Data Security News Headlines 13th February 2017

  1. MHA website hacked, temporarily blocked by authorities

The website of Ministry of Home Affairs is down and reports suggest that the portal could have been hacked. But, the MHA officials are not sure about it. The NIC, which maintains the website, is investigating the matter. Last month, suspected Pakistan-affiliated operatives had hacked the official website of the elite National Security Guard (NSG) and defaced it with a profanity-laden message against the Prime Minister and anti-India content. Last month, suspected Pakistan-affiliated operatives had hacked the official website of the elite National Security Guard (NSG) and defaced it with a profanity-laden message against the Prime Minister and anti-India content.

Cyber Security Tips: Regular audit of systems and networks should be carried out. Use Web Application Firewall and install security applications

  1. New Ticketbleed Vulnerability found in F5’s BIG-IP Networks

Filippo Valsorda, a researcher from Cloudflare, recently discovered a bug in F5’s BIG-IP Networks dubbed as Ticketbleed, keeping in mind its similarity with another such bug, Heartbleed. Ticketbleed is a vulnerability in the BIG-IP SSL networks that allows for SSL sessions to be leaked which are as large as 31 bytes. This happens due to the inherent SSL ticket system being designed in a way that stores certain pieces of information from previous SSL sessions. Such information, however, contains certain encrypted data that is sensitive. Ticketbleed, as such, allows attackers to access this information very conveniently. Essentially, the attackers can get their hands on SSL session IDs and 31 bytes of uninitialized memory.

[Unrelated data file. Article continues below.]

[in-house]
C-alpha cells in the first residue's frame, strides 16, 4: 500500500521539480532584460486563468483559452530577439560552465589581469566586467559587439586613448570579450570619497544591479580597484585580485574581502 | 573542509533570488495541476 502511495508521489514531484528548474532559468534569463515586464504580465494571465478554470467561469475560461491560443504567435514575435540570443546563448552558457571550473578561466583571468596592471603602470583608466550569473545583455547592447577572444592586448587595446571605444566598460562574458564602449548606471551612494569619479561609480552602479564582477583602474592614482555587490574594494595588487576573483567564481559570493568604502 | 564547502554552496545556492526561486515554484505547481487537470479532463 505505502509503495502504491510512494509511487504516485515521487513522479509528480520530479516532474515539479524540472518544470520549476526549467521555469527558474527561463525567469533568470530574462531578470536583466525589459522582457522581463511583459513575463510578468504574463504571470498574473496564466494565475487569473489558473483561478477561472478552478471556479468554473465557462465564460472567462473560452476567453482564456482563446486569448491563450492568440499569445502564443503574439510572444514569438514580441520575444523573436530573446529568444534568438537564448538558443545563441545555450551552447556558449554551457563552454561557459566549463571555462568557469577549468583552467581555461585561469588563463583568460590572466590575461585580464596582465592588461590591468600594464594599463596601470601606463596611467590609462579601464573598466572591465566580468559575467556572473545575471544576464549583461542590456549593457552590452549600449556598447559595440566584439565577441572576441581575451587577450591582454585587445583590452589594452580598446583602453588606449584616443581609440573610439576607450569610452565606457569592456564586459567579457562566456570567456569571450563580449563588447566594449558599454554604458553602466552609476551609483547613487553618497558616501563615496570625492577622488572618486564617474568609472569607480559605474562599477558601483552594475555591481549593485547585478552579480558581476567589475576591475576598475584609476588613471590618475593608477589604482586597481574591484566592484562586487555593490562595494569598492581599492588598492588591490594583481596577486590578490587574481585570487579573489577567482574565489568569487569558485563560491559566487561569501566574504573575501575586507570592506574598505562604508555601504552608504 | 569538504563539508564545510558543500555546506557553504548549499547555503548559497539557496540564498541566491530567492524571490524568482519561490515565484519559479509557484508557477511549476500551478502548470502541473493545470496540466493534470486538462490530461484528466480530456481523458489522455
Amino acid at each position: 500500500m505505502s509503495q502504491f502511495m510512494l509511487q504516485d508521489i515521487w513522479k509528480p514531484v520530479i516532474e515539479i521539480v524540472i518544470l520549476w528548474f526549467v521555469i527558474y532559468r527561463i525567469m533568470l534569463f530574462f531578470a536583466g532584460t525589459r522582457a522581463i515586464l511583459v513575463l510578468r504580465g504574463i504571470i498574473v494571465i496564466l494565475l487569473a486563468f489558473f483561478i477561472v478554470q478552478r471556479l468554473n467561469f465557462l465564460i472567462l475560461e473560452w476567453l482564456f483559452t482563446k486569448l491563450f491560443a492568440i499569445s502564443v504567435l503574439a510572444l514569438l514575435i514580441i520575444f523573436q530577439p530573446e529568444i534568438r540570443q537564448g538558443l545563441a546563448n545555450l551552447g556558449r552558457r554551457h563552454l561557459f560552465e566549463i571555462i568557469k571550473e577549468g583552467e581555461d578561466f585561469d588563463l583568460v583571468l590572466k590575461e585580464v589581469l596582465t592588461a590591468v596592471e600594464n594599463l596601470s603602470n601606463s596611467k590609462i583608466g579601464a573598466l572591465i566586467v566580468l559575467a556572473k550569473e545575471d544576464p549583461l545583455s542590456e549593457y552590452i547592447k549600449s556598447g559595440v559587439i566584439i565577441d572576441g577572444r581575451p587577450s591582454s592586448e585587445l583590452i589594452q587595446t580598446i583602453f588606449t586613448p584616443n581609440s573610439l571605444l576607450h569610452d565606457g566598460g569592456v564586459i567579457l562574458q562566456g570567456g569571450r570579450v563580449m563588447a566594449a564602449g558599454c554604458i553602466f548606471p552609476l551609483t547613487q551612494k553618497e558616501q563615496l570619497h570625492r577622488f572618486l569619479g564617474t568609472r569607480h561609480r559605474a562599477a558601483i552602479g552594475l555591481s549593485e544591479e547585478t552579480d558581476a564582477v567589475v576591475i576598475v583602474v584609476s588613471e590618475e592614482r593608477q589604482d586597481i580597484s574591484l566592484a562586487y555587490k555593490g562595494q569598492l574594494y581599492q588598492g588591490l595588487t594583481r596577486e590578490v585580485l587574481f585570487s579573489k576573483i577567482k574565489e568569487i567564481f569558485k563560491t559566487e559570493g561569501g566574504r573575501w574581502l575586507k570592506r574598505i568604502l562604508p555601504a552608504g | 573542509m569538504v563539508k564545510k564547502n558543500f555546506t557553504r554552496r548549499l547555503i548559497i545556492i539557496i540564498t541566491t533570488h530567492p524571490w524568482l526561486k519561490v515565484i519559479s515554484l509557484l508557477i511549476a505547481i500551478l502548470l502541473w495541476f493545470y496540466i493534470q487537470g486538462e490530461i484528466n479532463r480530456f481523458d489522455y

Cyber Security Tips: Upgrade the version. Disable the Session Ticket option on the affected Client SSL profile

  1. Gmail Found Delivering Spoofed Messages Without Warning

According to researcher Renato Marinho, from a Brazilian security firm named Morphus Labs, Gmail does not filter or warn users about sketchy messages from another spoofed @gmail.com address. Marinho also writes that while an email appears to have come from another valid Gmail account, but it actually comes from a server which is not Gmail related. In order for all this to happen, the email of spammer’s server must first connect to Gmail saying it wants to deliver a message from his domain, even if it’s not a legitimate one. Instead, the address is switched to a fake Gmail address to fool Google.

Cyber Security Tips: Always check the email headers of the suspicious mail you receive on your emails.

 

 

 

 

 

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